How far would he go to keep a secret?
Off the cliffs of Brittany, danger awaits. To Bella DiCaprio, the windswept island offers hope. The story that cost her a prestigious reporting job has brought her here, where a mysterious recluse holds the key to a horrific bombing….
For Sheik Tariq Al Arif, the grief is still fresh. That tragedy took not only his career as a lifesaving surgeon but also his fiancee. Only here, walking the windswept cliffs by the haunted abbey, does he begin to feel alive again.
And when the American beauty shows up on the storm-ravaged island off the coast of France, he knows their passion is dangerous.
To desire is to dare: can either take the risk to love again?
And here is Susan's review:
This is not a book I would have picked up on my own but it needed a review and I wanted to try my hand at writing one so there we were. My Sheik-romance-reading period was definitely a decade or two in the past so I came to this book with more than a couple of prejudices. I did my best to try and honestly read this book with an open mind so I set a couple of ground rules.
Rule #1 Suspend disbelief all ye who enter here.
It’s not like the title is something like “Rescue”, the title of the book is “Surgeon Sheik’s Rescue” so it is certainly not pretending to be something it’s not.
Rule #2 There must be something great about this book – find it!
This kind of book might not be my cup of tea, but clearly this sub-genre has its fans. Why? This book was nominated for an award so there must be something special about it.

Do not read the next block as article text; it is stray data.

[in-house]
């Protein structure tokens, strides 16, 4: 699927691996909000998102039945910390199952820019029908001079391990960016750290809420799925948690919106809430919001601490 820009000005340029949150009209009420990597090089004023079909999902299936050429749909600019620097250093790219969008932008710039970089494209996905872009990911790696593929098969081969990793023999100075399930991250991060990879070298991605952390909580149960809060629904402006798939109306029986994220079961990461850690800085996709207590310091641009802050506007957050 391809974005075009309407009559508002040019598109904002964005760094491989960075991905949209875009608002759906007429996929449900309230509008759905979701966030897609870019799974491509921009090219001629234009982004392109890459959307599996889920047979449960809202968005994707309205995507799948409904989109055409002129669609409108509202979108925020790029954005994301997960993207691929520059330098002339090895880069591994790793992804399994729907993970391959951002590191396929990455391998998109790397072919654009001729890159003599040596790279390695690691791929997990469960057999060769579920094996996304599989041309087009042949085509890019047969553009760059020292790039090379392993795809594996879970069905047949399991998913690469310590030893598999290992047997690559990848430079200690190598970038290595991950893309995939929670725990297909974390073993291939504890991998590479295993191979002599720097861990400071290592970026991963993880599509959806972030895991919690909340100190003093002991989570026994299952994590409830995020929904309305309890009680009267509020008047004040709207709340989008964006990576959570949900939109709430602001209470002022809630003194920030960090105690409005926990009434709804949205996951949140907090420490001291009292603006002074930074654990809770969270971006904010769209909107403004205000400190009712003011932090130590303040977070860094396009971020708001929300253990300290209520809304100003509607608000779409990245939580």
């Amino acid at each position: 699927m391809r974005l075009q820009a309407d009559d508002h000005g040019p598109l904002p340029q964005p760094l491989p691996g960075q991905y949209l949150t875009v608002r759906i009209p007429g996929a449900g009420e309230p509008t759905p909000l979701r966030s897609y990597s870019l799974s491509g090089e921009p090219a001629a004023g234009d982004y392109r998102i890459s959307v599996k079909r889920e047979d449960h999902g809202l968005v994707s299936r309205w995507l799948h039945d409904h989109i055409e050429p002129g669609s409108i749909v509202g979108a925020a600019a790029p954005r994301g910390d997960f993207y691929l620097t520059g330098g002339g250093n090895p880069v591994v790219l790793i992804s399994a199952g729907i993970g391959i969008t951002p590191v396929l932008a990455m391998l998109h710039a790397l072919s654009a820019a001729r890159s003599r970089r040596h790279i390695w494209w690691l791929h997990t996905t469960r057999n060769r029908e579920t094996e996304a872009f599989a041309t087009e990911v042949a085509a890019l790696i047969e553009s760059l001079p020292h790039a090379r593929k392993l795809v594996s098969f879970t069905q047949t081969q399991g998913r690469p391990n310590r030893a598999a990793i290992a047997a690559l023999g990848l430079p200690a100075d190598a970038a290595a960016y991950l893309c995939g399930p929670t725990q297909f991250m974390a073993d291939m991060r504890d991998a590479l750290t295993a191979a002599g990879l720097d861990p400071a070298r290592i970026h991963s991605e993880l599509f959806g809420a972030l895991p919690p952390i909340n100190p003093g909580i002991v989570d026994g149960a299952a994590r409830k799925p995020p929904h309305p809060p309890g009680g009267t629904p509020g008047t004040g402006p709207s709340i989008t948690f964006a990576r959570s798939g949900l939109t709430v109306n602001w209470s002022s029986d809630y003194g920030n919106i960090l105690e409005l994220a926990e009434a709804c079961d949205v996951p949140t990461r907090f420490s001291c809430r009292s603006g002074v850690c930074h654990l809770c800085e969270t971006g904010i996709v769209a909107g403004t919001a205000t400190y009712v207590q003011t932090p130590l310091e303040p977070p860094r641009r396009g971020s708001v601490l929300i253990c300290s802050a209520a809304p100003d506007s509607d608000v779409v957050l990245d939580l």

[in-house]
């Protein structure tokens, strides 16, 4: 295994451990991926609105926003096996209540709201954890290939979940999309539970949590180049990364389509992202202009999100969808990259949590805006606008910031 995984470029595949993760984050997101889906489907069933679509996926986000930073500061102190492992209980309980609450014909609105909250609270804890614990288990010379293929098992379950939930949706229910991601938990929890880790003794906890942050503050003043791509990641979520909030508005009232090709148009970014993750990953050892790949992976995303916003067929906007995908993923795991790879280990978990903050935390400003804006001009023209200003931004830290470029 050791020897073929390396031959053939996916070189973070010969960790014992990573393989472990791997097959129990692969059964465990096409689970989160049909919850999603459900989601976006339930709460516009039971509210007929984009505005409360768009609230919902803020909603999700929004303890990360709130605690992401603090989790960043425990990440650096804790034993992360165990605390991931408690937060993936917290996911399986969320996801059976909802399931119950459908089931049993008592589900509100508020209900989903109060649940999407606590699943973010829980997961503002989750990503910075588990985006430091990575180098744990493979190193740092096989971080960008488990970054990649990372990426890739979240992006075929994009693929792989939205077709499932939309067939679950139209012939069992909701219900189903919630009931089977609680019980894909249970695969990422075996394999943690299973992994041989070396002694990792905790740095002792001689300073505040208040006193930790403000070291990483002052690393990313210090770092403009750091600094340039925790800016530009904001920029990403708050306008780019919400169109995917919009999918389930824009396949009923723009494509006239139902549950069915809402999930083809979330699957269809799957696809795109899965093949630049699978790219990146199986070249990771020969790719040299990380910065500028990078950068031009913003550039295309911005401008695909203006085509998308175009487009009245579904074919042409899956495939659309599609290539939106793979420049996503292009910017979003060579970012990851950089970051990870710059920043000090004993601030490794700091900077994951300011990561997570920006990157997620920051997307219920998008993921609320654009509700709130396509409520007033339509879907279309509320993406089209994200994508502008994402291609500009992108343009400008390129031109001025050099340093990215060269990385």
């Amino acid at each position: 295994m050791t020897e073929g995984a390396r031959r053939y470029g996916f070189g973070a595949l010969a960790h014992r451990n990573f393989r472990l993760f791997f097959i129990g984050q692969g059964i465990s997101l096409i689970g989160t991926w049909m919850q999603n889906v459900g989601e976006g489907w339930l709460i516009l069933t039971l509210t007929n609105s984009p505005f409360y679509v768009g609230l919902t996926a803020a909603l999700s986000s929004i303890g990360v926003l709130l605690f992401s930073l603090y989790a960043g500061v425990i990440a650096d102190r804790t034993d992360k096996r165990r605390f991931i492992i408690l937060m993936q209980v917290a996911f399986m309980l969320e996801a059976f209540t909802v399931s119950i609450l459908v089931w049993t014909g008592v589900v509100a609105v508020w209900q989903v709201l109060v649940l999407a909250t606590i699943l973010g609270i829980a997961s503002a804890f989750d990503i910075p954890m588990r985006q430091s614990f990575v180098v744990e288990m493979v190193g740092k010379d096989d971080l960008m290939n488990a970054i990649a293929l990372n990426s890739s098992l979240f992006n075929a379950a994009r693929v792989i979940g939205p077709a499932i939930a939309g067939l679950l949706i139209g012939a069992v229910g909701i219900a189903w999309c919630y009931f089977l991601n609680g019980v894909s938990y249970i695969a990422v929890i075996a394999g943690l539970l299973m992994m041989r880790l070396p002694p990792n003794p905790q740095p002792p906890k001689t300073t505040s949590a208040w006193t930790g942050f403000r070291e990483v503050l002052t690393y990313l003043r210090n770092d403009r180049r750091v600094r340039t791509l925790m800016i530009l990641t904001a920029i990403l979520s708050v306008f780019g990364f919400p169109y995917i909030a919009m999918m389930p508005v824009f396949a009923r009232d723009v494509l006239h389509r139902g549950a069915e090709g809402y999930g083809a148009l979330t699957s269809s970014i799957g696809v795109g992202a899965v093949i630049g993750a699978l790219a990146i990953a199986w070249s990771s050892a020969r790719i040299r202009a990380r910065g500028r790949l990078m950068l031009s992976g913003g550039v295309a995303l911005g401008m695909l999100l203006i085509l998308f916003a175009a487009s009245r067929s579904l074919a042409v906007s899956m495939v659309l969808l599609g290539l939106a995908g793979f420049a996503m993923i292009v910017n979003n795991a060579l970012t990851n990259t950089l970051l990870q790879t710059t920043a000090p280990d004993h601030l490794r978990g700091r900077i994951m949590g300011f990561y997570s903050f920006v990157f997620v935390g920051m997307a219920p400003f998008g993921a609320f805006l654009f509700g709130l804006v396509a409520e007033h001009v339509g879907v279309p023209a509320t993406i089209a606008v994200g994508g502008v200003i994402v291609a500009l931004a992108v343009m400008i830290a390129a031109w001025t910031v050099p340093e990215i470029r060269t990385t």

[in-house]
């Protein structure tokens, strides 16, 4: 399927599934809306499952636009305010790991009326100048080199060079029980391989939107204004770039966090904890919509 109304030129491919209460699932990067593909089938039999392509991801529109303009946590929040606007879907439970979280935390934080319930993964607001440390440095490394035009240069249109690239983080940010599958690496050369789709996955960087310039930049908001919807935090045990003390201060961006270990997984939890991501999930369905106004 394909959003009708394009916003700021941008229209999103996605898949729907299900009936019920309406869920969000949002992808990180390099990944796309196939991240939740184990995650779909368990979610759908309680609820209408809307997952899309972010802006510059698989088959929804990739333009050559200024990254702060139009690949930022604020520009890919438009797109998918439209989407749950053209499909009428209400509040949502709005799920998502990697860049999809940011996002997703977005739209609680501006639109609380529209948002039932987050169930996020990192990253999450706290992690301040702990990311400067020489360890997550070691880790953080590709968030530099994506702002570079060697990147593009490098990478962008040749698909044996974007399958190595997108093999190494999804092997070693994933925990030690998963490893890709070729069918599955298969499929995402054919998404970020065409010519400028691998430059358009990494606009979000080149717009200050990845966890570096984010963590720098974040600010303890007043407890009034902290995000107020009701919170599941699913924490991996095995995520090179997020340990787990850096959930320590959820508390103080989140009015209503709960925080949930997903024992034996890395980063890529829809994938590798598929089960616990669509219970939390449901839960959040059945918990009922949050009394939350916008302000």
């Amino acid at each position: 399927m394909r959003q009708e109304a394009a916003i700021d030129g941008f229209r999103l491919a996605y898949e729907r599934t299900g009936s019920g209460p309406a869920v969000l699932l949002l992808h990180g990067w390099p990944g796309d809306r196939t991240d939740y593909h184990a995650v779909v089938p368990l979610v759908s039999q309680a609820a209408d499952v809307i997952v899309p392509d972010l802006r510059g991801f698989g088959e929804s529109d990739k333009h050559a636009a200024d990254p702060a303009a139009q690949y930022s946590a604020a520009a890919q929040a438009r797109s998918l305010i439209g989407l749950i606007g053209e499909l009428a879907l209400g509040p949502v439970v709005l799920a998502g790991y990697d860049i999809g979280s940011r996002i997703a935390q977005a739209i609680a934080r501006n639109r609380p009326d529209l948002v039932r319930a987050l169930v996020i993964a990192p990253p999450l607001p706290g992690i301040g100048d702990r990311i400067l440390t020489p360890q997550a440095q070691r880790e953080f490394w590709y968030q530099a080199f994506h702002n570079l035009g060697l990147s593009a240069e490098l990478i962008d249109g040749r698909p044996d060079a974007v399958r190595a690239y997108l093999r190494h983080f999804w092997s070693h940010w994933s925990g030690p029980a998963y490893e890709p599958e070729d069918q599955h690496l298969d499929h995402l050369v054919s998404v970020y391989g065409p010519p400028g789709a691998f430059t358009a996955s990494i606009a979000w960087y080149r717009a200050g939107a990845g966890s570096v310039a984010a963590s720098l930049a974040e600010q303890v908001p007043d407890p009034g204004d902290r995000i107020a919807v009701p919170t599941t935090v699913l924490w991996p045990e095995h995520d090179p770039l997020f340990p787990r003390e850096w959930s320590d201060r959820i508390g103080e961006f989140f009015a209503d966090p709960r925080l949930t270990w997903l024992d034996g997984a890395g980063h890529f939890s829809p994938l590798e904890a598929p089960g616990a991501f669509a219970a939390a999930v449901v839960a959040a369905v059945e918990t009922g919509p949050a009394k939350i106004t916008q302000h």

With these two rules firmly in mind I read the book.
Right off the bat, the author seriously charmed me with her dedication:
“For Pasty Adkins and all other readers like her -
you make it all worthwhile “
Very sweet. I love that she dedicated it a specific reader.
First off, here is what I really liked about this book.
The author’s writing is very vivid. I felt in some cases like I was watching a movie rather than reading a book. She clearly understands the “show don’t tell” rule of writing. And as someone who writes pretty much in straight lines it was lovely to read someone who knows how to put the curlicues in the right place to make it all shine.
The hero, Tariq Al Arif/Tahar du Val, doesn’t come across as too terribly sheik-y. Not once did he refer to the heroine as “my little lizard.” I took this as a good sign. Of course he is incredibly wealthy, enormously talented (neurosurgeon and cellist), but not devastatingly gorgeous. I really appreciated that the author was very straightforward about his disfigurement. It leant some realism to a storyline that badly needed it.
Our hero also wasn’t a macho idiot. He also wasn’t completely stupid about the threat the heroine could be to his family’s security. In a lot of books with a very strong alpha male lead, the hero while supposedly very intelligent is completely surprised by what the heroine is up to. Not in this case. Tariq is smart enough to realize that while he is very attracted to her, she might very well be worming her way into his house under false pretenses as of course she is.
His reactions to her and her reactions to him come across as genuine and except for the not small issue of pacing, their relationship is quite lovely. The author managed to fit more nuance into their relationship that I thought was possible given the constraints of a category-length book and the enormous amount of sheer plot. I especially love that when the issue of previous lovers comes up she clearly has more than him and he really couldn’t care less. Nice to see.